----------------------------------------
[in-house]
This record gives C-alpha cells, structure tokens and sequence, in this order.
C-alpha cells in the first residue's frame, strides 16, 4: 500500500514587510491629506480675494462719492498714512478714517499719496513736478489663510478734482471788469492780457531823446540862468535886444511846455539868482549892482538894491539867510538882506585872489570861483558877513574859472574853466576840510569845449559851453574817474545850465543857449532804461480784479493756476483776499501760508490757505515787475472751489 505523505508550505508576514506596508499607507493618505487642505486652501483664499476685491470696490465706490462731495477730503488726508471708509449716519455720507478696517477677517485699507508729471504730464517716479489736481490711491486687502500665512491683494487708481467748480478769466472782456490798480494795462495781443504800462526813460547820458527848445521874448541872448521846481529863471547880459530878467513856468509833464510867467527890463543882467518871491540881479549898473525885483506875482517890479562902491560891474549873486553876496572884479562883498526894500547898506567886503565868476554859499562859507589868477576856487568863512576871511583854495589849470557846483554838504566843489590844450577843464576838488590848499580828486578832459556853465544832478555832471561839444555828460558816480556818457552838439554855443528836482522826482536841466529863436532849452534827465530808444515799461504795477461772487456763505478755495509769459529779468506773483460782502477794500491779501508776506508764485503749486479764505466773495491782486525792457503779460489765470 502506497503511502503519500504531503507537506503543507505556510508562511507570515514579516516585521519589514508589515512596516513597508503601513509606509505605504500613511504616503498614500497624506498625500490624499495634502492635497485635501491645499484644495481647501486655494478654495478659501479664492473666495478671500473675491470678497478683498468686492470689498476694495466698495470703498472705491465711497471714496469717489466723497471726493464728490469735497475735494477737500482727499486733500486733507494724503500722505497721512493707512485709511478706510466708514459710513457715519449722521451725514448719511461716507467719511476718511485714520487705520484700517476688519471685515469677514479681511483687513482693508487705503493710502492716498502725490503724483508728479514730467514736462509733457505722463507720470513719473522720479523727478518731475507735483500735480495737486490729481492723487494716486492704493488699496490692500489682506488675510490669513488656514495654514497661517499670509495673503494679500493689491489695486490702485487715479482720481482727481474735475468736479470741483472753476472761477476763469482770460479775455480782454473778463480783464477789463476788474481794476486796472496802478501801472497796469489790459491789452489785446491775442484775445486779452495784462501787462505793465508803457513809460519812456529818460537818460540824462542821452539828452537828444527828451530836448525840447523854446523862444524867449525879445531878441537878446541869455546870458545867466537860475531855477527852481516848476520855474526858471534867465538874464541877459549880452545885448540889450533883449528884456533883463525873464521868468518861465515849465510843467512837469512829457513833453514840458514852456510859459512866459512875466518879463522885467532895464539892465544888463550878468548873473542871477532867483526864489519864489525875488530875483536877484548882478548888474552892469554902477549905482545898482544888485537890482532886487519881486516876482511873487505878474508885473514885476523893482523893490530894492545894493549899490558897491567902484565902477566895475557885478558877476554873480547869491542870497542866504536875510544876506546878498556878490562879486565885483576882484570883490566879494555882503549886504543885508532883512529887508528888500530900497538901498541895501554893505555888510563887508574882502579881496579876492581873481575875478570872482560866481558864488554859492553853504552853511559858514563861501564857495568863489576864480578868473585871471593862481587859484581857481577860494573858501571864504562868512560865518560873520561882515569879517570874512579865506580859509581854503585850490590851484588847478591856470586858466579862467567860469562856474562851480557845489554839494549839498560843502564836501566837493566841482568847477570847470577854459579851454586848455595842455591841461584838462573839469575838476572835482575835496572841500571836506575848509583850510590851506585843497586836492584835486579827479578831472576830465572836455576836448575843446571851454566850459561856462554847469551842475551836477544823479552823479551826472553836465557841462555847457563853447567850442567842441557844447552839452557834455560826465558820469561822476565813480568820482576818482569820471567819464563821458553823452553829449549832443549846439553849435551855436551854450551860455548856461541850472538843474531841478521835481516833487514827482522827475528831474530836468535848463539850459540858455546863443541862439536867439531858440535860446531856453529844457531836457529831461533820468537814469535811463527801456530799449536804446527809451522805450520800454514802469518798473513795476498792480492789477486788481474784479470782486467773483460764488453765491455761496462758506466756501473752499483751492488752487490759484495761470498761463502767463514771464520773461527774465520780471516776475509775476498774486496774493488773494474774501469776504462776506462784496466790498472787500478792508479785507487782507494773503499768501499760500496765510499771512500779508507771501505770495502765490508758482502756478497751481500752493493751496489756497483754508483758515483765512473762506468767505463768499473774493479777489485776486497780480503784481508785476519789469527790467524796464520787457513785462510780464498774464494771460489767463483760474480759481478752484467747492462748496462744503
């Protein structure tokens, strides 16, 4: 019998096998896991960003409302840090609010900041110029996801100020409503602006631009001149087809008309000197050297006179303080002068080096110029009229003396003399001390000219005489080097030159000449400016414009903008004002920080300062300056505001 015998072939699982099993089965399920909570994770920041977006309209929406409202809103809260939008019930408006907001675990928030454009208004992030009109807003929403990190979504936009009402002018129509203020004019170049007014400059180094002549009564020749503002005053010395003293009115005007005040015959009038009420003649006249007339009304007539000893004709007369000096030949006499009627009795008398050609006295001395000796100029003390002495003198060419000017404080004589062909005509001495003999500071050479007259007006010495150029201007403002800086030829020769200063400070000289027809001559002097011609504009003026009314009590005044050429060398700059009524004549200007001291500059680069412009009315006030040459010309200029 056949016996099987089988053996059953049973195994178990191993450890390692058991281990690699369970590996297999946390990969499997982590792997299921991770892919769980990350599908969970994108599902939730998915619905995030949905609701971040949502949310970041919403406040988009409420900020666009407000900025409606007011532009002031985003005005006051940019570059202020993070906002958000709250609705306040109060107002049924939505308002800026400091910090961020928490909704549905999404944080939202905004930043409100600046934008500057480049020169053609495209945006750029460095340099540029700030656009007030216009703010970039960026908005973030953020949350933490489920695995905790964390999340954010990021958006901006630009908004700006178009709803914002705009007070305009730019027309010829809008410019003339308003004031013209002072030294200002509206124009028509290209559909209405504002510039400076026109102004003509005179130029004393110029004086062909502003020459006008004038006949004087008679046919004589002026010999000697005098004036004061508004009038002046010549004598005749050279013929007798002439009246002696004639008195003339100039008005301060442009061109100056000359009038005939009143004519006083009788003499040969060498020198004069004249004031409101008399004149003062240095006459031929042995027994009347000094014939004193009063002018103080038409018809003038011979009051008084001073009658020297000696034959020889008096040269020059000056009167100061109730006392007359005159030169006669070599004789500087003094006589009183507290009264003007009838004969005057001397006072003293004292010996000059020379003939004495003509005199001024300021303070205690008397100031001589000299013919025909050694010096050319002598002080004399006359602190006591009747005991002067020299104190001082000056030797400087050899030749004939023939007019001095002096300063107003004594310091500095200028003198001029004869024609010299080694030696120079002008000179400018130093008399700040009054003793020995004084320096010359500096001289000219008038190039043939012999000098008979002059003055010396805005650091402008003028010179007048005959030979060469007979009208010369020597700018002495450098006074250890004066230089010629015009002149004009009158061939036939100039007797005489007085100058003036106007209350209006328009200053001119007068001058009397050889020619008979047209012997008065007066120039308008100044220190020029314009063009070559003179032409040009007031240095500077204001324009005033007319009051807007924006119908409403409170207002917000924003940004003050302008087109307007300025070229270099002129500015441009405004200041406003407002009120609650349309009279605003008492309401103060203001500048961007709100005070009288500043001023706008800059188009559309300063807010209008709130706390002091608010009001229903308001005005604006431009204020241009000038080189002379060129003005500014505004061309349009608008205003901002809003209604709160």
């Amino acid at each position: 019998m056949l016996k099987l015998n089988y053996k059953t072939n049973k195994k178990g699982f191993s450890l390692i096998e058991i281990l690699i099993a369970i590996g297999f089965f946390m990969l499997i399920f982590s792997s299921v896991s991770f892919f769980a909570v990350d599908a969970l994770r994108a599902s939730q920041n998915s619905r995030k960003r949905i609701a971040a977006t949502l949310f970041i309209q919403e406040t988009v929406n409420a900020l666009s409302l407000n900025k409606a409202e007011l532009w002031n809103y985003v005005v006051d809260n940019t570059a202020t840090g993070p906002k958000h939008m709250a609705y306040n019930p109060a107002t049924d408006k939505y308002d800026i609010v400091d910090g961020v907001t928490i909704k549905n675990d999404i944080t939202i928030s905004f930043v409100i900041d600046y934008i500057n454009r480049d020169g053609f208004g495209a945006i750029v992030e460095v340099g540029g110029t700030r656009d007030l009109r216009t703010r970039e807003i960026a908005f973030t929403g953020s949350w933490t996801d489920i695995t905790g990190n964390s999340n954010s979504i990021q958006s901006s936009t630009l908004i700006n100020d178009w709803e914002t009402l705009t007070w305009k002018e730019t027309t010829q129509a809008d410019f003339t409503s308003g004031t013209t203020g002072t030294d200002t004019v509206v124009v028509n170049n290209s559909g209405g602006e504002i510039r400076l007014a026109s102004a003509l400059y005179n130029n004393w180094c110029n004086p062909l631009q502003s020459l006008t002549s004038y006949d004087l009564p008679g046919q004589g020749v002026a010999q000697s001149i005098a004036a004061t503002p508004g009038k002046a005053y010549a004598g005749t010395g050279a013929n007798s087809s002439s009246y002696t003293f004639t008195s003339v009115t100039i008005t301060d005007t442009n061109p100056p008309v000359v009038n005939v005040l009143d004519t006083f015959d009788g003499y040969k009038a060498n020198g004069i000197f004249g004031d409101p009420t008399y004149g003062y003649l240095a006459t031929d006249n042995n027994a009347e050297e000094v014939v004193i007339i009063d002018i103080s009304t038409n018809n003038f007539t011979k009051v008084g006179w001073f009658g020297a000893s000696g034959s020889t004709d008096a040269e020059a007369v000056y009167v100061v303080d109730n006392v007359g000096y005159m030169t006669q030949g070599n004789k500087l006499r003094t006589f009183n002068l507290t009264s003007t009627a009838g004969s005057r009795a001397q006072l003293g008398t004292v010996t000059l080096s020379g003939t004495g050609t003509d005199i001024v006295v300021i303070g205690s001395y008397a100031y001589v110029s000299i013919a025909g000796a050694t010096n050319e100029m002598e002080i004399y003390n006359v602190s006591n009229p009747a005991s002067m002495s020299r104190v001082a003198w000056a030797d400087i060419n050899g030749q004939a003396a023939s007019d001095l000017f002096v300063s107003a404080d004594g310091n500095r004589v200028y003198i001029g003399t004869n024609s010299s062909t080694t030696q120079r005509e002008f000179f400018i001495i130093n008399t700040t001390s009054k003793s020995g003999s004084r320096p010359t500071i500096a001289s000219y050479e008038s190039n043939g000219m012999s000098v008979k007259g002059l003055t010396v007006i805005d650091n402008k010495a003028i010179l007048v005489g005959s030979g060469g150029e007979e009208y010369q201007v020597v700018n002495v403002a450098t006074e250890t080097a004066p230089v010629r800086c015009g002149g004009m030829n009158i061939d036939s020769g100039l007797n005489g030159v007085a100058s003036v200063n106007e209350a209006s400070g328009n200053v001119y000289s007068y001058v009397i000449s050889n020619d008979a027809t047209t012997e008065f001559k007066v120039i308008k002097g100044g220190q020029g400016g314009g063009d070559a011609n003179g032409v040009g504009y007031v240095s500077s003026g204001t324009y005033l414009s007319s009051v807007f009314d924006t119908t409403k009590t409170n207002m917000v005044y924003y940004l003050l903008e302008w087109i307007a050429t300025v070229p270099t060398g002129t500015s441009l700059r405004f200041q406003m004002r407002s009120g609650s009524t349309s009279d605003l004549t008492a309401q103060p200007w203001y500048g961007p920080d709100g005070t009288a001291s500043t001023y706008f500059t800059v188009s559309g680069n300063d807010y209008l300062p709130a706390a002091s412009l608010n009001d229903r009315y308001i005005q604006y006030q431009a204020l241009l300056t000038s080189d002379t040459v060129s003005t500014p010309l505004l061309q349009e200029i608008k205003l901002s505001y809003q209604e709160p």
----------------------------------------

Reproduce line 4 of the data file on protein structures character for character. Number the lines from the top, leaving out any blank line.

């Protein structure tokens, strides 16, 4: 019998096998896991960003409302840090609010900041110029996801100020409503602006631009001149087809008309000197050297006179303080002068080096110029009229003396003399001390000219005489080097030159000449400016414009903008004002920080300062300056505001 015998072939699982099993089965399920909570994770920041977006309209929406409202809103809260939008019930408006907001675990928030454009208004992030009109807003929403990190979504936009009402002018129509203020004019170049007014400059180094002549009564020749503002005053010395003293009115005007005040015959009038009420003649006249007339009304007539000893004709007369000096030949006499009627009795008398050609006295001395000796100029003390002495003198060419000017404080004589062909005509001495003999500071050479007259007006010495150029201007403002800086030829020769200063400070000289027809001559002097011609504009003026009314009590005044050429060398700059009524004549200007001291500059680069412009009315006030040459010309200029 056949016996099987089988053996059953049973195994178990191993450890390692058991281990690699369970590996297999946390990969499997982590792997299921991770892919769980990350599908969970994108599902939730998915619905995030949905609701971040949502949310970041919403406040988009409420900020666009407000900025409606007011532009002031985003005005006051940019570059202020993070906002958000709250609705306040109060107002049924939505308002800026400091910090961020928490909704549905999404944080939202905004930043409100600046934008500057480049020169053609495209945006750029460095340099540029700030656009007030216009703010970039960026908005973030953020949350933490489920695995905790964390999340954010990021958006901006630009908004700006178009709803914002705009007070305009730019027309010829809008410019003339308003004031013209002072030294200002509206124009028509290209559909209405504002510039400076026109102004003509005179130029004393110029004086062909502003020459006008004038006949004087008679046919004589002026010999000697005098004036004061508004009038002046010549004598005749050279013929007798002439009246002696004639008195003339100039008005301060442009061109100056000359009038005939009143004519006083009788003499040969060498020198004069004249004031409101008399004149003062240095006459031929042995027994009347000094014939004193009063002018103080038409018809003038011979009051008084001073009658020297000696034959020889008096040269020059000056009167100061109730006392007359005159030169006669070599004789500087003094006589009183507290009264003007009838004969005057001397006072003293004292010996000059020379003939004495003509005199001024300021303070205690008397100031001589000299013919025909050694010096050319002598002080004399006359602190006591009747005991002067020299104190001082000056030797400087050899030749004939023939007019001095002096300063107003004594310091500095200028003198001029004869024609010299080694030696120079002008000179400018130093008399700040009054003793020995004084320096010359500096001289000219008038190039043939012999000098008979002059003055010396805005650091402008003028010179007048005959030979060469007979009208010369020597700018002495450098006074250890004066230089010629015009002149004009009158061939036939100039007797005489007085100058003036106007209350209006328009200053001119007068001058009397050889020619008979047209012997008065007066120039308008100044220190020029314009063009070559003179032409040009007031240095500077204001324009005033007319009051807007924006119908409403409170207002917000924003940004003050302008087109307007300025070229270099002129500015441009405004200041406003407002009120609650349309009279605003008492309401103060203001500048961007709100005070009288500043001023706008800059188009559309300063807010209008709130706390002091608010009001229903308001005005604006431009204020241009000038080189002379060129003005500014505004061309349009608008205003901002809003209604709160």